Nader appears in front of Mawada and her parents’ tent, holding a big package in his hands. It’s the second time that the Handicap International physiotherapist, visits the family. “When I met Mawada last week, I saw she was having problems getting around the camp because of her condition. So I’ve brought her a walking frame to help her,” explains Nader.
Mawada was born with cerebral palsy “My daughter was just twenty-six weeks old when she was born. She didn’t get enough oxygen when I was giving birth, and that affected her brain,” says her mother Marwa, still obviously distressed by the experience. “When we realised what our daughter was suffering from, I couldn’t stop crying and my husband was really shaken.” That’s when they realised that Mawada would never walk like other children.
“We immediately arranged physiotherapy sessions for her to make sure she was as mobile as possible,” explain her parents. The little girl also underwent six surgeries to correct the alignment of her legs. “And until we fled Mosul, Mawada was attending rehabilitation sessions twice a week,” says Marwa. “We had even bought her a walking frame with wheels and she used it all the time to move around. But in November, we had to leave in a hurry and forgot everything.”
Marwa and her husband left Mosul on foot with their four children. “Fleeing the city was very difficult,” they explain. “We had to take it in turns to carry Mawada and bombs were exploding everywhere.” Before she met Handicap International’s team, Mawada spent three months in the camp without physiotherapy care. This had an obvious impact on her health. To make sure that doesn’t happen again, today Nader is showing the little girl’s parents how to do simple rehabilitation exercises with her.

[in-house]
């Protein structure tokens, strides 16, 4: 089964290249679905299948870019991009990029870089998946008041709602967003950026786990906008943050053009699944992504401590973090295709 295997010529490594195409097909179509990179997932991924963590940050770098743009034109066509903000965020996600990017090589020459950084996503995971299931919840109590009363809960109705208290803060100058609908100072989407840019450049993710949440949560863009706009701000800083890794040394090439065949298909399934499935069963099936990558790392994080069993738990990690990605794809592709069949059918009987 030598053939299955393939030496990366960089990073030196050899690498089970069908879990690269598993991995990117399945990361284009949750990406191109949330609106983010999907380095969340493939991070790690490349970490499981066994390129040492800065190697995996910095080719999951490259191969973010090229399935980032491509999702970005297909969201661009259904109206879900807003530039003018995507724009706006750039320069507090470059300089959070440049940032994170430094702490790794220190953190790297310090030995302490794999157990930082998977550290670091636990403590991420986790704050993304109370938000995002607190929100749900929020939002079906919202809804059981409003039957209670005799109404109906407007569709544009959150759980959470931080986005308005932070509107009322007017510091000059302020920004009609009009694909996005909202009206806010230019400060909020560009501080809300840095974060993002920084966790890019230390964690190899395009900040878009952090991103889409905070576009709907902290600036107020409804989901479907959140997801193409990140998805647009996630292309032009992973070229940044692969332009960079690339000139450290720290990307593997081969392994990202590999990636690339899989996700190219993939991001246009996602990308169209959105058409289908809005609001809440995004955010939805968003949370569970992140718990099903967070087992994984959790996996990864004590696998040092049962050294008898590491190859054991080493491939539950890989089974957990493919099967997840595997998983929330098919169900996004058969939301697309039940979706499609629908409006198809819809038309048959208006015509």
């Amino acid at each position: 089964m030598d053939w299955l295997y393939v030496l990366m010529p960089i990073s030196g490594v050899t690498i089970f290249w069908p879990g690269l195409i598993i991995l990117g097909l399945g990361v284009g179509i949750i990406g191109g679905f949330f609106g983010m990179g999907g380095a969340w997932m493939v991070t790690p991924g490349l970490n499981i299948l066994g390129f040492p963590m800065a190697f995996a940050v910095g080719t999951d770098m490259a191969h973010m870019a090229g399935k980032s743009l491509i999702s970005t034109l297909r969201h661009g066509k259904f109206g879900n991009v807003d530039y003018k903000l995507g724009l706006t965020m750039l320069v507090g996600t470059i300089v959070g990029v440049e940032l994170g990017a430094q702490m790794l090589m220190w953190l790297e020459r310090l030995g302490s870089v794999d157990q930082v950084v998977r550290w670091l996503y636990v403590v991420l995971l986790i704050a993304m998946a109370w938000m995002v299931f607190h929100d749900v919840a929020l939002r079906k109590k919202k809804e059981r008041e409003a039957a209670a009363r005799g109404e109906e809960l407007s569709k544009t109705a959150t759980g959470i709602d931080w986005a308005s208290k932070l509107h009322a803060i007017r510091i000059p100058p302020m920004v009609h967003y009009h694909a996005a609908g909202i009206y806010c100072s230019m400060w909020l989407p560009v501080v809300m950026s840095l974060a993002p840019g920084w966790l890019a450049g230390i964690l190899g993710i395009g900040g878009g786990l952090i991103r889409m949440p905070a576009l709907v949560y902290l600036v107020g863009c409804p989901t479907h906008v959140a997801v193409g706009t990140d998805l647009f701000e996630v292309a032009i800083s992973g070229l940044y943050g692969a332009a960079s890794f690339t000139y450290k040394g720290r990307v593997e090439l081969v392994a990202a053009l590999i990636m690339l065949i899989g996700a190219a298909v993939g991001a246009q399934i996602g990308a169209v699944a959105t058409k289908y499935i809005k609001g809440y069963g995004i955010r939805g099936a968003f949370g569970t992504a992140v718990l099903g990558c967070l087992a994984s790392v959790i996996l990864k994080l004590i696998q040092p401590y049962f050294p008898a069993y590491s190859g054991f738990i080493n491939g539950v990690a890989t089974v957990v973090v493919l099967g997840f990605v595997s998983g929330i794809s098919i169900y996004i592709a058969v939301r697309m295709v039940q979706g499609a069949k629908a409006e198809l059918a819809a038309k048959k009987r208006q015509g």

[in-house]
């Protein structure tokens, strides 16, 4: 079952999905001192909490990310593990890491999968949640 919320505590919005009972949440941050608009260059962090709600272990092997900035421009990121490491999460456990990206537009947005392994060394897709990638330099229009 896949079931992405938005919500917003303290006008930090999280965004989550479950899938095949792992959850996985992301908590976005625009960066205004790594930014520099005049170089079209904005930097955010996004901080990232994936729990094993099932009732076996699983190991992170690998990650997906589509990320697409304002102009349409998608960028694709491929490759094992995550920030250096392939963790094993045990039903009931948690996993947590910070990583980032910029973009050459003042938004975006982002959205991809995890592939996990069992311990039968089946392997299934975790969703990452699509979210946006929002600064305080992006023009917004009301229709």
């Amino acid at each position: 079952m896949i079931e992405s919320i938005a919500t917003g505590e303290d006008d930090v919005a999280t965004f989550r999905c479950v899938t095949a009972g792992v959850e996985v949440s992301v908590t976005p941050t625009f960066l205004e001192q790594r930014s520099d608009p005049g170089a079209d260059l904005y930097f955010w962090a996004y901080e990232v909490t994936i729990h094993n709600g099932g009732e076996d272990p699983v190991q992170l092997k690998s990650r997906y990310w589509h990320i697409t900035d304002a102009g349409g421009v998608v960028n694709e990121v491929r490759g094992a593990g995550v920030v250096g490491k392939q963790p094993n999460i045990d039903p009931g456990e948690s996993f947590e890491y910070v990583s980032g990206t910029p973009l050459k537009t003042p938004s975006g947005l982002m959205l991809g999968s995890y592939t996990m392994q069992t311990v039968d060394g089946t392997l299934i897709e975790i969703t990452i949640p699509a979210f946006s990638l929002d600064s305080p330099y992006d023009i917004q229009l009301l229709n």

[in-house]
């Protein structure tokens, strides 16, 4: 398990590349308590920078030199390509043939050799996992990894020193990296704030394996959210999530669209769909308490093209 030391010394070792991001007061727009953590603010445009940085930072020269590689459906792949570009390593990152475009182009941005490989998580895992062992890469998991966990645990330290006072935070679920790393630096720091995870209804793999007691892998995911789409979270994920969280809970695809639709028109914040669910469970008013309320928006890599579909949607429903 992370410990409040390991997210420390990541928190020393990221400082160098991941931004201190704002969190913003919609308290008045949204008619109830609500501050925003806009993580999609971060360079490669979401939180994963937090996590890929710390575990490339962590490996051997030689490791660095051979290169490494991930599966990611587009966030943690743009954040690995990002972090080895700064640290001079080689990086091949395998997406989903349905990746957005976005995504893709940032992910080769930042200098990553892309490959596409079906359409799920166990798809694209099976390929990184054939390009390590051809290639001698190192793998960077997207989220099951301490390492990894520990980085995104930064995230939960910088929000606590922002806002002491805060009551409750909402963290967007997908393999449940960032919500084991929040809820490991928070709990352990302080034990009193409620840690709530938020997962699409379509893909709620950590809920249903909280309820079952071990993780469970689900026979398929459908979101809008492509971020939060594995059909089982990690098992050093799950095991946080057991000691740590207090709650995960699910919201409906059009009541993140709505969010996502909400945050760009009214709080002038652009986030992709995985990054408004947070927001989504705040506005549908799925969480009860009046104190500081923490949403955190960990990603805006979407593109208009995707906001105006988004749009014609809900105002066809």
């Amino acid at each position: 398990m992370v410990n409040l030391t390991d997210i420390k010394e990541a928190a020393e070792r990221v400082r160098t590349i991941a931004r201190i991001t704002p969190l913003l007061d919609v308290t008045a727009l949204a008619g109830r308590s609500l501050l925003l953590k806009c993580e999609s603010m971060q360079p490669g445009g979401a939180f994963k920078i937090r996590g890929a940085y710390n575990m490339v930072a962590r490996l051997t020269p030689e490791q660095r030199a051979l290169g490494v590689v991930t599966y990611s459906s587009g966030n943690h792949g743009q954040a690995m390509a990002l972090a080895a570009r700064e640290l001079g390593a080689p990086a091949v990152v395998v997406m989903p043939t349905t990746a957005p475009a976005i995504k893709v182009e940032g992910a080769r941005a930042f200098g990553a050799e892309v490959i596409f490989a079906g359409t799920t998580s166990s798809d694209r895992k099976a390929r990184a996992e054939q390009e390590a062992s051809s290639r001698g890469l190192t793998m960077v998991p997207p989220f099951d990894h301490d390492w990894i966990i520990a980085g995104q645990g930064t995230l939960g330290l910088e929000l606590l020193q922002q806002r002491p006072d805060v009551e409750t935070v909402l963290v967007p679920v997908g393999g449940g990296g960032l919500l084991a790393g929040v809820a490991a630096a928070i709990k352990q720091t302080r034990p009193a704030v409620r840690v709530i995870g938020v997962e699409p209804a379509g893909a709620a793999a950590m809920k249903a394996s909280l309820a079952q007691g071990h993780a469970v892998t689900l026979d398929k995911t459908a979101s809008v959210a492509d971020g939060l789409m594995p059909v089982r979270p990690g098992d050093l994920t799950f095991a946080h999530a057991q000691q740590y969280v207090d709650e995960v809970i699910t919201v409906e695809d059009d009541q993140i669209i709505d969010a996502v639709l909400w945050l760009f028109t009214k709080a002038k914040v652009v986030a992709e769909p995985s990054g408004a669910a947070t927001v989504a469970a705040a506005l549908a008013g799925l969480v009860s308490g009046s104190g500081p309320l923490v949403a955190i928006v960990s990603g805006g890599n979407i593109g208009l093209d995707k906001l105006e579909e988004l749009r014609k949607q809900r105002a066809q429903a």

Mawada enjoys the exercises and she’s clearly excited by the idea of walking again. She’s a very determined little girl: “She helps me a lot with daily tasks around the camp,” says Marwa. “She is really smart too. She doesn’t go to school yet but she can already count.” Mawada’s mother watches as her daughter takes a few steps with her new walking frame: “Our greatest hope is for Mawada to grow up like other girls her age, to have an education, and to be able to move around in the camp as she pleases. We just want her to be happy.”
Mawada tries out her new walking frame. © E. Fourt / Handicap International
Published on 05/18/2017 - 06:51.